The Wall – Behind The Scenes
To make this US format work for a BBC1 audience, we first had to find the perfect host and then make sure all the key elements were right, from the giant set to the music, says Richard Hague
“Drop ’em!” were the words I could hear blaring out of the gallery speakers in an OB truck parked outside the studio on a cold February morning. They were being said by EastEnders’ finest, Danny Dyer.
He was hosting the pilot for our new gameshow The Wall and it was obvious he was a natural.
Jump forward six months and we are on the same stage with Danny making the series for real. The set is four storeys high, with 18 cameras capturing everything from the balls flying down the wall to the highs and lows of the contestants and, of course, our host Danny.
The Wall was first shown on NBC in the US in 2016 and has been a big hit – it has sold to 24 territories – so we were keen to get it on British TV. Hopefully, it can be something truly big, exciting and compelling to shake up Saturday nights.
We pitched it to the BBC early last year. The execs loved its scale and drama but finding the right face to front the show – the eternal problem – meant we were on hold. We were all keen to get someone who didn’t normally front this type of show, and when we met with Charlotte Moore, Kate Phillips and Rachel Ashdown at the BBC, Danny’s name came up.
The sign of a great, compelling drama is when the unpredictability of the action means you have to keep watching – you’re drawn in and you don’t notice the actors nor the set, you’re just immersed in the story. A great gameshow is exactly the same. The Wall is definitely unpredictable and, I hope, will be viewed as dramatic, warm and compelling entertainment.
Getting that perfect mix isn’t easy. Elements such as the pace, the jeopardy, what is and isn’t said, and how the music plays with the emotions of the viewers all need to be right. But there isn’t a magic formula – there is just a certain something you can’t quite put your finger on that gels it all together and makes it work.
When you get that, there’s nothing better. Gameshows can look easy to produce but sometimes the simpler they appear, the more complex they are to put together. The Wall is no exception. Making this gargantuan set come to life and keeping it alive show after show is no mean feat.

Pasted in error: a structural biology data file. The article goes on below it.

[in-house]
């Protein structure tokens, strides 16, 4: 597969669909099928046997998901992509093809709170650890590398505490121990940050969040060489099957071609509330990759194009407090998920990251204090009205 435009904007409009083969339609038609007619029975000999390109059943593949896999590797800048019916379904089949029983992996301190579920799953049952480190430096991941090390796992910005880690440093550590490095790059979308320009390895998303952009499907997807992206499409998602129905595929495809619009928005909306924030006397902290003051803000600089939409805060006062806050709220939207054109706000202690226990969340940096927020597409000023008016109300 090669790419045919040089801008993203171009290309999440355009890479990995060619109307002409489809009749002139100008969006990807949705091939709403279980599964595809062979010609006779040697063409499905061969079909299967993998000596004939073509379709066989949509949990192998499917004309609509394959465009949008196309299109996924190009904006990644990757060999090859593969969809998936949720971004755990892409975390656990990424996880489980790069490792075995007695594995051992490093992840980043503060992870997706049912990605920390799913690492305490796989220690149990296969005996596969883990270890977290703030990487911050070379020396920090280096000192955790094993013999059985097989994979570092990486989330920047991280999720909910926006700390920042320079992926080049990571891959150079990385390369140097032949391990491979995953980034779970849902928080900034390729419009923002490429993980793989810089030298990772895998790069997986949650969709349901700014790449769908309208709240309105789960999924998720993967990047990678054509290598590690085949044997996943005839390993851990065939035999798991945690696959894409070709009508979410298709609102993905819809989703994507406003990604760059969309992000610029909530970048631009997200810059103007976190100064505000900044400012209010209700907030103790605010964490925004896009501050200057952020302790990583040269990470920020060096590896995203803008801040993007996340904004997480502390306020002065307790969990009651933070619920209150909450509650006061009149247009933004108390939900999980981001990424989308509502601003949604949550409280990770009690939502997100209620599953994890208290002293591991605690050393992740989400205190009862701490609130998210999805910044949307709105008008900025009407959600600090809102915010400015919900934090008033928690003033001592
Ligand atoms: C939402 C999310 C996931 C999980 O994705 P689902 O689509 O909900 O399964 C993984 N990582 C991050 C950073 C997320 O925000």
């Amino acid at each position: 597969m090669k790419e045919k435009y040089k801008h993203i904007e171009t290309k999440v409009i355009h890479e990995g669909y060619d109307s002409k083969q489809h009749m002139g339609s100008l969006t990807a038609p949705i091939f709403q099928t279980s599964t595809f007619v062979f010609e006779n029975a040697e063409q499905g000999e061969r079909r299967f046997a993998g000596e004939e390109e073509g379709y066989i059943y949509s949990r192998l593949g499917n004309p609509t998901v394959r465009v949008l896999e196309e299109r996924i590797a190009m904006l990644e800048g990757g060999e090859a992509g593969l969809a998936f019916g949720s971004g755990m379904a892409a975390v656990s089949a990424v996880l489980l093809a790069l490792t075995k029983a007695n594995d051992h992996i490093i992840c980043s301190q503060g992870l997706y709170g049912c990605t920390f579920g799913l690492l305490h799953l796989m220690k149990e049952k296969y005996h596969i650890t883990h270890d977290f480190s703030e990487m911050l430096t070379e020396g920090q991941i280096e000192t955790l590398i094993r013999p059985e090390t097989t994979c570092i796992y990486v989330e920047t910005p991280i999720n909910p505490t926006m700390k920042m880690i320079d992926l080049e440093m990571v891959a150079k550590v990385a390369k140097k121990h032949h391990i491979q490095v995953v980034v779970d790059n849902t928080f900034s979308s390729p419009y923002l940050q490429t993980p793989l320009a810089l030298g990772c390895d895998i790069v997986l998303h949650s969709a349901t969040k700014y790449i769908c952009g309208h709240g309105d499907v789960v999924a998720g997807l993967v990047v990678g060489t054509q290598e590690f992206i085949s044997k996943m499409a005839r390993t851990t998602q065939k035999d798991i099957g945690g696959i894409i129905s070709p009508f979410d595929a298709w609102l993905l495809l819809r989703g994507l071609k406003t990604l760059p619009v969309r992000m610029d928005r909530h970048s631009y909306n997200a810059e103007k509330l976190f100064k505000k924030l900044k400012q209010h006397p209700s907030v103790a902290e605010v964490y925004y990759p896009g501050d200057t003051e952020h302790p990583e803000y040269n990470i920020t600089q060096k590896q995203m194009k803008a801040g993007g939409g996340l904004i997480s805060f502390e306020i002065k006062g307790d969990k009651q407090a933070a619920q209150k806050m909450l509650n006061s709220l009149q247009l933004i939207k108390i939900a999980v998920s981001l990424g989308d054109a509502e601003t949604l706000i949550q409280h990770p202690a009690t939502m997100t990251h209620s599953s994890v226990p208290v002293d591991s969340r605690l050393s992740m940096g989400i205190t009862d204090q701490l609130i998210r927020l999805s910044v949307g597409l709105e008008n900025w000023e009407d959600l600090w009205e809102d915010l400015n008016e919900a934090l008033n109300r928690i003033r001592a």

Enjoy the ride
When the show gets under way, the fun begins – after all, this is entertainment and you have to enjoy the ride if you want to make the best programme you can. Having a team fully prepared for every eventuality and a very supportive broadcaster puts you in the best position to make the show.
It’s about the butterflies that fill your stomach, the adrenalin and the anticipation. The twists and turns and the highs and lows mean you are on the edge of your slightly cramped seat in the OB truck, and hopefully that same feeling will be felt by the viewers when they watch the shows months later.
Rachel Ashdown, our commissioning editor and champion of the show, worked closely with us across the production. When the studio shoot was over, we jointly had to decide what would be our first show. Stephen Lovelock, the series producer, then had the fun job of getting the shows down to time in the edit.
There’s a lot going on in The Wall so getting the pace right, letting it breath and working fast through the exposition is key.
The long-line cut from the studio is a guide only – in the studio, we record 14 steams from the 18 cameras filming the series, which enables us to rebuild the show how we want in post-production. Then we format the show with key shots, graphics, sound FX and music and fine cut it to make sure that every shot says something.
This is a drama, after all.